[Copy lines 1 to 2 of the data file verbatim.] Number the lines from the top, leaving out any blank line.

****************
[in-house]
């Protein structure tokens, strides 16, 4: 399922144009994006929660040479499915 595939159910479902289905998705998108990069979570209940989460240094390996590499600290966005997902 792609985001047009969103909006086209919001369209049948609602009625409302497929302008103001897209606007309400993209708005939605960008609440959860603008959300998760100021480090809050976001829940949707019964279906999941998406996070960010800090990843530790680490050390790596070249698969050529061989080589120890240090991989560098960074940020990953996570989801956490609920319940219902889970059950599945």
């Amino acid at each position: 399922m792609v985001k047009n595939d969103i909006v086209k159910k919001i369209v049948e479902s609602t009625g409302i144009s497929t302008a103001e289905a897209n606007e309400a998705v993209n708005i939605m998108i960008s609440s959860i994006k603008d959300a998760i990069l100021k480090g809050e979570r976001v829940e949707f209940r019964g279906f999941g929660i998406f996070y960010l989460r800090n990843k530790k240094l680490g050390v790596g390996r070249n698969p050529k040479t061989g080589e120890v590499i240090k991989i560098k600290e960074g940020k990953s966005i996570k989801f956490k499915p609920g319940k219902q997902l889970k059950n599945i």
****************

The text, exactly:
[in-house]
């Protein structure tokens, strides 16, 4: 399922144009994006929660040479499915 595939159910479902289905998705998108990069979570209940989460240094390996590499600290966005997902 792609985001047009969103909006086209919001369209049948609602009625409302497929302008103001897209606007309400993209708005939605960008609440959860603008959300998760100021480090809050976001829940949707019964279906999941998406996070960010800090990843530790680490050390790596070249698969050529061989080589120890240090991989560098960074940020990953996570989801956490609920319940219902889970059950599945």